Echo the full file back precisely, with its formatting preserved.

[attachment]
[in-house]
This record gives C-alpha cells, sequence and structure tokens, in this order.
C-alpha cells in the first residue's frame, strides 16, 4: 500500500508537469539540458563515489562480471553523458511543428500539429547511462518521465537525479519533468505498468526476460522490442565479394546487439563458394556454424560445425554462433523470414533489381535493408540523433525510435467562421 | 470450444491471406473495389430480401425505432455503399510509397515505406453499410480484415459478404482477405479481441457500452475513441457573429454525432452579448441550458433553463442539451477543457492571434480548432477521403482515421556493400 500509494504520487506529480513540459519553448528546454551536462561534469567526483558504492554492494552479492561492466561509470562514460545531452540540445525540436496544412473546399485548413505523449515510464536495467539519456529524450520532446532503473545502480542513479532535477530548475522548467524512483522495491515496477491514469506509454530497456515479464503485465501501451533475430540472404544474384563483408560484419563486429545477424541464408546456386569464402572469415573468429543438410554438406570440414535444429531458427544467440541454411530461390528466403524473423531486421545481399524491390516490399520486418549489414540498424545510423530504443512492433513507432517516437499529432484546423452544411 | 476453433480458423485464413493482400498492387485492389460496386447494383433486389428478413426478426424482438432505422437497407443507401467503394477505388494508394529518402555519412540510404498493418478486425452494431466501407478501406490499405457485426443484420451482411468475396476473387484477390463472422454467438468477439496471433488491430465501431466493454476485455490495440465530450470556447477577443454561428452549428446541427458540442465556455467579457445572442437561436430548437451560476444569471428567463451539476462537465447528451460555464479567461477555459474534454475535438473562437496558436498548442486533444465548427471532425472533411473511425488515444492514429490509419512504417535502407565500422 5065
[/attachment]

[in-house]
This record gives C-alpha cells, sequence and structure tokens, in this order.
C-alpha cells in the first residue's frame, strides 16, 4: 500500500508537469539540458563515489562480471553523458511543428500539429547511462518521465537525479519533468505498468526476460522490442565479394546487439563458394556454424560445425554462433523470414533489381535493408540523433525510435467562421 | 470450444491471406473495389430480401425505432455503399510509397515505406453499410480484415459478404482477405479481441457500452475513441457573429454525432452579448441550458433553463442539451477543457492571434480548432477521403482515421556493400 500509494504520487506529480513540459519553448528546454551536462561534469567526483558504492554492494552479492561492466561509470562514460545531452540540445525540436496544412473546399485548413505523449515510464536495467539519456529524450520532446532503473545502480542513479532535477530548475522548467524512483522495491515496477491514469506509454530497456515479464503485465501501451533475430540472404544474384563483408560484419563486429545477424541464408546456386569464402572469415573468429543438410554438406570440414535444429531458427544467440541454411530461390528466403524473423531486421545481399524491390516490399520486418549489414540498424545510423530504443512492433513507432517516437499529432484546423452544411 | 476453433480458423485464413493482400498492387485492389460496386447494383433486389428478413426478426424482438432505422437497407443507401467503394477505388494508394529518402555519412540510404498493418478486425452494431466501407478501406490499405457485426443484420451482411468475396476473387484477390463472422454467438468477439496471433488491430465501431466493454476485455490495440465530450470556447477577443454561428452549428446541427458540442465556455467579457445572442437561436430548437451560476444569471428567463451539476462537465447528451460555464479567461477555459474534454475535438473562437496558436498548442486533444465548427471532425472533411473511425488515444492514429490509419512504417535502407565500422 5065